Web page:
Plant a Pocket of Prairie, written by Phyllis Root and illustrated by Betsy Bowen, is set for an April release.
This is the second book by the duo, the first being the Big Belching Bog.
Plant a Pocket of Prairie takes children on a visit to one of today’s most endangered ecosystems, the prairie.
I recently had a chance to talk to author Phyllis Root about her new book:
What prompted you to write Pocket of Prairie? Is the disappearance of prairie wildlife a topic that is close to your heart? Do you have a bit of prairie at your house?
Phyllis: Plant a Pocket of Prairie seemed like a natural follow-up to Big Belching Bog. I love visiting Scientific and Natural Areas in the spring, summer, and fall to discover the native plants that grow there.
Because almost the entire prairie in Minnesota was plowed up and farmed, there really are only pockets left—less than one tenth of one per cent of the original prairie.
We really can’t bring that original prairie back because it was gone even before anyone understood all the dynamics of a prairie. I also read Doug Tallamy’s book Bringing Nature Home, in which he shows the connection between native plants, native insects, and native birds and the consequences of losing our native plants.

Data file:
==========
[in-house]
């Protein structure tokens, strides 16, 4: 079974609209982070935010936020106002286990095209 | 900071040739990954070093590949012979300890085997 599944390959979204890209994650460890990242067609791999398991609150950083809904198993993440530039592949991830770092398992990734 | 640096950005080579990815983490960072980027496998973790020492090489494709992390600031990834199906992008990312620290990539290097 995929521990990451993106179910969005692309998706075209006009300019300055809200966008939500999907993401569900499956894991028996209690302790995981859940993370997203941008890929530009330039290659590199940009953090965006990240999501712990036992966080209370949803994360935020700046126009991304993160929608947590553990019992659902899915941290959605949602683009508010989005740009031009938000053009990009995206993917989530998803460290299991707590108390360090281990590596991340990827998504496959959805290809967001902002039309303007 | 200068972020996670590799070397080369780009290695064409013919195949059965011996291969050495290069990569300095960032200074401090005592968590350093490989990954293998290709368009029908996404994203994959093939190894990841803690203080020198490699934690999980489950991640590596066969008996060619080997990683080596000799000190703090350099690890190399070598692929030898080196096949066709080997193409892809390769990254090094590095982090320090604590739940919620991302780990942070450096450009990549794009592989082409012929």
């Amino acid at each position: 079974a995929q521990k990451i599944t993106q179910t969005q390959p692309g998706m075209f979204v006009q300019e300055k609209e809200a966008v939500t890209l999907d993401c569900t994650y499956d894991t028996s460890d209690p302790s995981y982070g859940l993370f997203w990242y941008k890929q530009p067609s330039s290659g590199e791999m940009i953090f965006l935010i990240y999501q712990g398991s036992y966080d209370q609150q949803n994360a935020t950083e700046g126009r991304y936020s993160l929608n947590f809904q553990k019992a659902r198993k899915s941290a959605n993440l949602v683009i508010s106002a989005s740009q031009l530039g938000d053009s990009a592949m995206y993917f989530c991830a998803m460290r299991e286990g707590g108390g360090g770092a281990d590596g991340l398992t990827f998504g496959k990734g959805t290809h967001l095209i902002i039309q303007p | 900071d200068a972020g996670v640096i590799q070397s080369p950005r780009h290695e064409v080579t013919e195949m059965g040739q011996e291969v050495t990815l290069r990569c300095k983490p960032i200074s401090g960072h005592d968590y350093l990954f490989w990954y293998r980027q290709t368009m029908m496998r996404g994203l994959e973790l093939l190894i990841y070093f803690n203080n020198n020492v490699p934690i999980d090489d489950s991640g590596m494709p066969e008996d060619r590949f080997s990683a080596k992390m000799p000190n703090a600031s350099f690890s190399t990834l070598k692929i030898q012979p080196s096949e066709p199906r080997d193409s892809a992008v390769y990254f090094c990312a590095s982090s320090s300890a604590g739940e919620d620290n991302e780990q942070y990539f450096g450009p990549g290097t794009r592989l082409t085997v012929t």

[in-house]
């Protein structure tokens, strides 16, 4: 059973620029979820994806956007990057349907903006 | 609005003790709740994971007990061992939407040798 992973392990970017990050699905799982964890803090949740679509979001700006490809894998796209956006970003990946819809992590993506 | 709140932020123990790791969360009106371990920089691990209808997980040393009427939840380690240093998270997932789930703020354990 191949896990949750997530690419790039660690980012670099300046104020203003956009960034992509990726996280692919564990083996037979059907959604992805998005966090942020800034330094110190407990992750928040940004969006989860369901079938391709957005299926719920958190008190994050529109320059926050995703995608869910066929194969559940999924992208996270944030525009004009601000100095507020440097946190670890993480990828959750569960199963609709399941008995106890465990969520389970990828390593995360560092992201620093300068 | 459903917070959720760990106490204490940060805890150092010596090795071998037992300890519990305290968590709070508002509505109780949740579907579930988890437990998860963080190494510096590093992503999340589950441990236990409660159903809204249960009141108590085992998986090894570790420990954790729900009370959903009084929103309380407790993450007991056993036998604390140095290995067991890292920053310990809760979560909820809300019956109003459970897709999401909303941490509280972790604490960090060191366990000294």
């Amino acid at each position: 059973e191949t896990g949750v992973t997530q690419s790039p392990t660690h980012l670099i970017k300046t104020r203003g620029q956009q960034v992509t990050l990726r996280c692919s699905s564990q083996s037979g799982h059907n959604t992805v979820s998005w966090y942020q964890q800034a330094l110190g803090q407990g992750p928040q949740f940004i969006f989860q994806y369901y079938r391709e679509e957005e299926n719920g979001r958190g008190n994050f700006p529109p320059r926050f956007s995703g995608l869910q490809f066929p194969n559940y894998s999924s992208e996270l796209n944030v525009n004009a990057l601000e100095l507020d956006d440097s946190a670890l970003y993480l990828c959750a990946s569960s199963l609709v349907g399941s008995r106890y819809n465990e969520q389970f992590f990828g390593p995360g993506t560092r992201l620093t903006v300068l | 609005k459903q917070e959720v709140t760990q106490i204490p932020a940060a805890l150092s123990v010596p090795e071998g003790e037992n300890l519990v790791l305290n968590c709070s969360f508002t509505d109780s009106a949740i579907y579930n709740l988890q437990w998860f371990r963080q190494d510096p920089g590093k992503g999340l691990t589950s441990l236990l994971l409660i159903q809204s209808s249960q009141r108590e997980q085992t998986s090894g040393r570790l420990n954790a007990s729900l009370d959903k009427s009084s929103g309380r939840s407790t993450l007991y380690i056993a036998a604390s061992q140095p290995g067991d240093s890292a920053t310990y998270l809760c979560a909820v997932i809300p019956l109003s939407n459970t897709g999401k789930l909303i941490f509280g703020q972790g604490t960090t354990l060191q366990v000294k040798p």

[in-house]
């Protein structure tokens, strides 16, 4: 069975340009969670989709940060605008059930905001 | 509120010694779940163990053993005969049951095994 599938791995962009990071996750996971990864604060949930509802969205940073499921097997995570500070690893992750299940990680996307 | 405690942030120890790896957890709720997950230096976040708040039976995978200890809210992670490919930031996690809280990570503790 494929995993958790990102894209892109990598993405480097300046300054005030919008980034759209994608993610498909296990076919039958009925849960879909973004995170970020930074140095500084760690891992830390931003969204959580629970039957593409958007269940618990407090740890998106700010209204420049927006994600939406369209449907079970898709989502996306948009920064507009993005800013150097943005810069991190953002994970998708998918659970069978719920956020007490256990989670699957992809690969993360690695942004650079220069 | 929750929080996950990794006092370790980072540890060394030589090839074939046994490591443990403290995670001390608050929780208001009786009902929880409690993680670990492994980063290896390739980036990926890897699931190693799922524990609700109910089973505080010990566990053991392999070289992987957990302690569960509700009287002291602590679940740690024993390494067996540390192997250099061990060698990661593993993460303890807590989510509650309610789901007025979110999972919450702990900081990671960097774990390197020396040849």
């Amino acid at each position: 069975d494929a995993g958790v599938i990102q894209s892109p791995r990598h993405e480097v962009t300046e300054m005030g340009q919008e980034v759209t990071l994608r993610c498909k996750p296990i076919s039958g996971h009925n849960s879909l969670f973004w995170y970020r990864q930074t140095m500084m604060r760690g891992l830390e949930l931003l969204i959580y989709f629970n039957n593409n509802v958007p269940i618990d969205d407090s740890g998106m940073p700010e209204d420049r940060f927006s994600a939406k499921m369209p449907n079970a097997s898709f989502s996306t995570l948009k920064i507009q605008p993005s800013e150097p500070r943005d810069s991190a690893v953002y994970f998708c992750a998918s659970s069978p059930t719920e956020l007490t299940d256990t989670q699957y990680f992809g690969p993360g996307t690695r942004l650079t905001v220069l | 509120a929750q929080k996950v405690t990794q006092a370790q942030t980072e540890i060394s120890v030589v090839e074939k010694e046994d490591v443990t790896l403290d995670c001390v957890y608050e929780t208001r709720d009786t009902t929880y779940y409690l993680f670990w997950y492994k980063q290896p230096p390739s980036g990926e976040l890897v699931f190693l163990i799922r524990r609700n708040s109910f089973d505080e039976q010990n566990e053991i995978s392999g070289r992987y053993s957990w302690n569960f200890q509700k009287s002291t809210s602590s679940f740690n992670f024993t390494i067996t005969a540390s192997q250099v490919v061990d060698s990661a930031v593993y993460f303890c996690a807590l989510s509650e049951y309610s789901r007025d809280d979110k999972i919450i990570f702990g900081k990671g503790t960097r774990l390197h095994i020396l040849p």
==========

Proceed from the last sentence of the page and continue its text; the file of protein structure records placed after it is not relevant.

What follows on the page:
I wanted children to know about the prairie, what an amazing ecosystem it is, how at risk it is, and how even a small pocket of prairie plants can help native insects and birds and other animals. Almost all the grass in my city yard has been turned into prairie or vegetable garden, and now plants grow up that I didn’t plant, whether brought there by birds or simply from seeds waiting in the soil.
I feel passionately that we must preserve what we have left of prairie and make every effort to restore as much as we can. Aldo Leopold’s first rule of intelligent tinkering is to save all the parts. We need to save the parts we have left, even if we can never recreate the whole.
If a child were to grow just one of the many plants you mention in your book, which one would you suggest?
Phyllis: Which plant would I recommend a child grow?
That depends on where the plant will grow and how much sun it will get. If the plant is in a flowerpot or box, I might suggest coreopsis or coneflower or aster.
If there’s room for a plant in the ground, I might suggest native sunflowers, since they provide so much satisfaction, beauty, and seeds for wildlife to eat, or Monarda (also known as bee balm) or butterfly weed, which monarchs love.
But the whole nature of a prairie is that everything in the prairie is related to everything else, so once someone plants one plant or flower, I say plant another, and another, and another. Paul Gruchow wrote, “The prairie teaches us that our strength is in our neighbors.”
There’s more. You can read the full interview at Little-Book-Worms.
Are you looking forward to the release of Plant a Pocket of Prairie?
How do you encourage your child to take care of the environment?
Leave your comments below!